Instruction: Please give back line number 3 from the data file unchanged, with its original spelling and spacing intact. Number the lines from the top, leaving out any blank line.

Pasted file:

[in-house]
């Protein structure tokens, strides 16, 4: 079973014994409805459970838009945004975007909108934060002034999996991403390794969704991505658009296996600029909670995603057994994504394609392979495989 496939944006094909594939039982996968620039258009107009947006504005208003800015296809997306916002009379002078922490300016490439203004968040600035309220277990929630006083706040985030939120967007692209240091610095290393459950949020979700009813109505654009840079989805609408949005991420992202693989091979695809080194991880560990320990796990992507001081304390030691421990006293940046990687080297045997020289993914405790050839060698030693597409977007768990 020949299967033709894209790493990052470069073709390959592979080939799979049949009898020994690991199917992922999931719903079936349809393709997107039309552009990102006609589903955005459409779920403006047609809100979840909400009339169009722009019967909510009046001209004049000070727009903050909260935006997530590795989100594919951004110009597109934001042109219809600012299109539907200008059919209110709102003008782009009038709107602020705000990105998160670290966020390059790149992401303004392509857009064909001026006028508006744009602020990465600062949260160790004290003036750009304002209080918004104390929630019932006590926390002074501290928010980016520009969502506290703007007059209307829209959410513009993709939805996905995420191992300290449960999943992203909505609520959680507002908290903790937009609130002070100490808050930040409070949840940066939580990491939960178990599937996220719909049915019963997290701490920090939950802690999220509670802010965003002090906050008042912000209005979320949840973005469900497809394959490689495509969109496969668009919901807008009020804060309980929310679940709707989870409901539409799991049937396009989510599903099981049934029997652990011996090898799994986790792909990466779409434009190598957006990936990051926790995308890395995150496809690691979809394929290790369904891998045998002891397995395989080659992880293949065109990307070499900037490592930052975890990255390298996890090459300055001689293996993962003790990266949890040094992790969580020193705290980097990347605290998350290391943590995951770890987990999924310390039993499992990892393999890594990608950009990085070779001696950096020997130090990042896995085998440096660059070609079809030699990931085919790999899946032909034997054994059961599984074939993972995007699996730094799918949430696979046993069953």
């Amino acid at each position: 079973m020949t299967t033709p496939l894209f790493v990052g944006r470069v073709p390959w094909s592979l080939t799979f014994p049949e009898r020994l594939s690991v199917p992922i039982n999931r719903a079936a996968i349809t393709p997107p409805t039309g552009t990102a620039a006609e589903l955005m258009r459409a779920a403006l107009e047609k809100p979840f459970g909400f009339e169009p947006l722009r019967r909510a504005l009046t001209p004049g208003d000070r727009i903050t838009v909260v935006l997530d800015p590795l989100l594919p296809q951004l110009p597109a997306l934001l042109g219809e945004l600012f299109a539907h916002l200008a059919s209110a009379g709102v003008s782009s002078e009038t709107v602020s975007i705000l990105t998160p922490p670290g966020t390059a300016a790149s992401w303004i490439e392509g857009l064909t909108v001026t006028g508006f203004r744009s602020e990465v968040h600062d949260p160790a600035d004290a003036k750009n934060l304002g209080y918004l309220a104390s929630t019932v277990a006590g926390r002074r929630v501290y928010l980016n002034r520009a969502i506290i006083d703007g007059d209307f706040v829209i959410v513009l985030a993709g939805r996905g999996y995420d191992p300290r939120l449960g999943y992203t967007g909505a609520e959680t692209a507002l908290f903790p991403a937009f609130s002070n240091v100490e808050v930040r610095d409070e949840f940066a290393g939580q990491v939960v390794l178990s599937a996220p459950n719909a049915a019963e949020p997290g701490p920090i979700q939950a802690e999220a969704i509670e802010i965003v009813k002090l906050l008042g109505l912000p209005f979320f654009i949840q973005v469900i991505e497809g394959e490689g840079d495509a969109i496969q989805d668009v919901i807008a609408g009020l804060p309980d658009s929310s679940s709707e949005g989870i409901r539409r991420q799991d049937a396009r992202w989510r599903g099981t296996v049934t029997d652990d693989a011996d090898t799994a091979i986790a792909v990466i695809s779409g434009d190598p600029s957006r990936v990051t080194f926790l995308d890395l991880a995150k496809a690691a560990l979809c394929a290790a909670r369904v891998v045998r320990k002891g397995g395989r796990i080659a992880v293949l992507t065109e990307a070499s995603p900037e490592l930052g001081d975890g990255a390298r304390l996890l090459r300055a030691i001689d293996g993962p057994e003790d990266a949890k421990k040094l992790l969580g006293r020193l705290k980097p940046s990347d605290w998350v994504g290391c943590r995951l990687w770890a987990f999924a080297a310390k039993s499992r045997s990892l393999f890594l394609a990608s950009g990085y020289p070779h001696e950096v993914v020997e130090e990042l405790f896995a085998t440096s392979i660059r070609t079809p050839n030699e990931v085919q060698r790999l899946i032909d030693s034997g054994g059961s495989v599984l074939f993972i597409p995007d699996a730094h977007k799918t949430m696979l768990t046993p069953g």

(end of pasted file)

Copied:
């Amino acid at each position: 079973m020949t299967t033709p496939l894209f790493v990052g944006r470069v073709p390959w094909s592979l080939t799979f014994p049949e009898r020994l594939s690991v199917p992922i039982n999931r719903a079936a996968i349809t393709p997107p409805t039309g552009t990102a620039a006609e589903l955005m258009r459409a779920a403006l107009e047609k809100p979840f459970g909400f009339e169009p947006l722009r019967r909510a504005l009046t001209p004049g208003d000070r727009i903050t838009v909260v935006l997530d800015p590795l989100l594919p296809q951004l110009p597109a997306l934001l042109g219809e945004l600012f299109a539907h916002l200008a059919s209110a009379g709102v003008s782009s002078e009038t709107v602020s975007i705000l990105t998160p922490p670290g966020t390059a300016a790149s992401w303004i490439e392509g857009l064909t909108v001026t006028g508006f203004r744009s602020e990465v968040h600062d949260p160790a600035d004290a003036k750009n934060l304002g209080y918004l309220a104390s929630t019932v277990a006590g926390r002074r929630v501290y928010l980016n002034r520009a969502i506290i006083d703007g007059d209307f706040v829209i959410v513009l985030a993709g939805r996905g999996y995420d191992p300290r939120l449960g999943y992203t967007g909505a609520e959680t692209a507002l908290f903790p991403a937009f609130s002070n240091v100490e808050v930040r610095d409070e949840f940066a290393g939580q990491v939960v390794l178990s599937a996220p459950n719909a049915a019963e949020p997290g701490p920090i979700q939950a802690e999220a969704i509670e802010i965003v009813k002090l906050l008042g109505l912000p209005f979320f654009i949840q973005v469900i991505e497809g394959e490689g840079d495509a969109i496969q989805d668009v919901i807008a609408g009020l804060p309980d658009s929310s679940s709707e949005g989870i409901r539409r991420q799991d049937a396009r992202w989510r599903g099981t296996v049934t029997d652990d693989a011996d090898t799994a091979i986790a792909v990466i695809s779409g434009d190598p600029s957006r990936v990051t080194f926790l995308d890395l991880a995150k496809a690691a560990l979809c394929a290790a909670r369904v891998v045998r320990k002891g397995g395989r796990i080659a992880v293949l992507t065109e990307a070499s995603p900037e490592l930052g001081d975890g990255a390298r304390l996890l090459r300055a030691i001689d293996g993962p057994e003790d990266a949890k421990k040094l992790l969580g006293r020193l705290k980097p940046s990347d605290w998350v994504g290391c943590r995951l990687w770890a987990f999924a080297a310390k039993s499992r045997s990892l393999f890594l394609a990608s950009g990085y020289p070779h001696e950096v993914v020997e130090e990042l405790f896995a085998t440096s392979i660059r070609t079809p050839n030699e990931v085919q060698r790999l899946i032909d030693s034997g054994g059961s495989v599984l074939f993972i597409p995007d699996a730094h977007k799918t949430m696979l768990t046993p069953g």